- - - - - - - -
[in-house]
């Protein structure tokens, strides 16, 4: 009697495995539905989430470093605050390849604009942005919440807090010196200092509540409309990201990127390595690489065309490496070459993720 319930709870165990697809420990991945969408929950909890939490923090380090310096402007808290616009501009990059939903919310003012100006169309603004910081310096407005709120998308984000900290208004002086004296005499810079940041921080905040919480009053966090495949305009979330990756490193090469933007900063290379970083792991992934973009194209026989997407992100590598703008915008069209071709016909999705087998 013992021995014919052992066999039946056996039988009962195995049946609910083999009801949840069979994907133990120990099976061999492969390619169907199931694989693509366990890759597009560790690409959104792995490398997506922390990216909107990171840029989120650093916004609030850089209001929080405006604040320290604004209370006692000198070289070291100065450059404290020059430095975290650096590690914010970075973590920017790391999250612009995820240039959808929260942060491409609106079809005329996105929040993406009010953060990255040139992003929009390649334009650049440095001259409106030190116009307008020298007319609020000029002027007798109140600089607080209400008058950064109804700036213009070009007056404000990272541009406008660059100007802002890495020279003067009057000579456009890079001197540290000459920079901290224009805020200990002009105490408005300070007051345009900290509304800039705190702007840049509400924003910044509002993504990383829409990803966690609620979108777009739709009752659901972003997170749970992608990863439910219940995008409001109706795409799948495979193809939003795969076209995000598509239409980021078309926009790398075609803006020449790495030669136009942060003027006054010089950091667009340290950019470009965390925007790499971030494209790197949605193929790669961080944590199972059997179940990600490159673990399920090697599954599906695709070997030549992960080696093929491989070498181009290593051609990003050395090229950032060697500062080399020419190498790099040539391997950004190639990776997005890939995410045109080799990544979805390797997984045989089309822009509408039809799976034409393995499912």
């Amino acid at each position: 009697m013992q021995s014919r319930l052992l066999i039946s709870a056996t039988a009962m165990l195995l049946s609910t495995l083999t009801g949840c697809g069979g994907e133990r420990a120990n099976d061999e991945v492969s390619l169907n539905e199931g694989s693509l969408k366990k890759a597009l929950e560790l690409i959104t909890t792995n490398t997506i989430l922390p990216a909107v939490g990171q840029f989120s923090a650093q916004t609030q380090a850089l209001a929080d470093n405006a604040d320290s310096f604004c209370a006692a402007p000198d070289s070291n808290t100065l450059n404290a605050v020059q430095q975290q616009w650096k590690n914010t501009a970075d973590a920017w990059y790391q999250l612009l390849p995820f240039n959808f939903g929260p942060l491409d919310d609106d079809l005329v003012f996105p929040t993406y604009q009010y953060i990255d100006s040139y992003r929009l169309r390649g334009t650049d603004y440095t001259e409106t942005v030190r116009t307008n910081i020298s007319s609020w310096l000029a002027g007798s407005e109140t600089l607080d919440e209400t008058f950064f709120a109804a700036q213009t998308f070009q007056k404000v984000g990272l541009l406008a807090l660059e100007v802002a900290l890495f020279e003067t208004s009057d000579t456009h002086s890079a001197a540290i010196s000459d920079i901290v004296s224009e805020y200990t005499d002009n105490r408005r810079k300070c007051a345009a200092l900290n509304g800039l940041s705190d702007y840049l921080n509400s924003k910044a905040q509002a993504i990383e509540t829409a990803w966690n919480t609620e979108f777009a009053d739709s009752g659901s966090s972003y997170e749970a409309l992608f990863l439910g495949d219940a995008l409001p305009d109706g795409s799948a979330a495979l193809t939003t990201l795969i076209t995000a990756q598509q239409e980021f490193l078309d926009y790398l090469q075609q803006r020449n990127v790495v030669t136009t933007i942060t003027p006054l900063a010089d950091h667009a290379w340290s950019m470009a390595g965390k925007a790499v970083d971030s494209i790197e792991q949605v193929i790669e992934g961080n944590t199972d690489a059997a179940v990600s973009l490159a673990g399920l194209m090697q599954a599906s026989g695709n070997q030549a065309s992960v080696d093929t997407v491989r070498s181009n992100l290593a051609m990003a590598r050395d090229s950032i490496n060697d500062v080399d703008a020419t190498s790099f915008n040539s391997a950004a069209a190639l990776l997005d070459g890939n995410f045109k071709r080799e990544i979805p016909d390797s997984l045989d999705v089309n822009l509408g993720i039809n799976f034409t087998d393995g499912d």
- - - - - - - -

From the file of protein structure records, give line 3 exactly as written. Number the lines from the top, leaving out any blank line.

């Amino acid at each position: 009697m013992q021995s014919r319930l052992l066999i039946s709870a056996t039988a009962m165990l195995l049946s609910t495995l083999t009801g949840c697809g069979g994907e133990r420990a120990n099976d061999e991945v492969s390619l169907n539905e199931g694989s693509l969408k366990k890759a597009l929950e560790l690409i959104t909890t792995n490398t997506i989430l922390p990216a909107v939490g990171q840029f989120s923090a650093q916004t609030q380090a850089l209001a929080d470093n405006a604040d320290s310096f604004c209370a006692a402007p000198d070289s070291n808290t100065l450059n404290a605050v020059q430095q975290q616009w650096k590690n914010t501009a970075d973590a920017w990059y790391q999250l612009l390849p995820f240039n959808f939903g929260p942060l491409d919310d609106d079809l005329v003012f996105p929040t993406y604009q009010y953060i990255d100006s040139y992003r929009l169309r390649g334009t650049d603004y440095t001259e409106t942005v030190r116009t307008n910081i020298s007319s609020w310096l000029a002027g007798s407005e109140t600089l607080d919440e209400t008058f950064f709120a109804a700036q213009t998308f070009q007056k404000v984000g990272l541009l406008a807090l660059e100007v802002a900290l890495f020279e003067t208004s009057d000579t456009h002086s890079a001197a540290i010196s000459d920079i901290v004296s224009e805020y200990t005499d002009n105490r408005r810079k300070c007051a345009a200092l900290n509304g800039l940041s705190d702007y840049l921080n509400s924003k910044a905040q509002a993504i990383e509540t829409a990803w966690n919480t609620e979108f777009a009053d739709s009752g659901s966090s972003y997170e749970a409309l992608f990863l439910g495949d219940a995008l409001p305009d109706g795409s799948a979330a495979l193809t939003t990201l795969i076209t995000a990756q598509q239409e980021f490193l078309d926009y790398l090469q075609q803006r020449n990127v790495v030669t136009t933007i942060t003027p006054l900063a010089d950091h667009a290379w340290s950019m470009a390595g965390k925007a790499v970083d971030s494209i790197e792991q949605v193929i790669e992934g961080n944590t199972d690489a059997a179940v990600s973009l490159a673990g399920l194209m090697q599954a599906s026989g695709n070997q030549a065309s992960v080696d093929t997407v491989r070498s181009n992100l290593a051609m990003a590598r050395d090229s950032i490496n060697d500062v080399d703008a020419t190498s790099f915008n040539s391997a950004a069209a190639l990776l997005d070459g890939n995410f045109k071709r080799e990544i979805p016909d390797s997984l045989d999705v089309n822009l509408g993720i039809n799976f034409t087998d393995g499912d």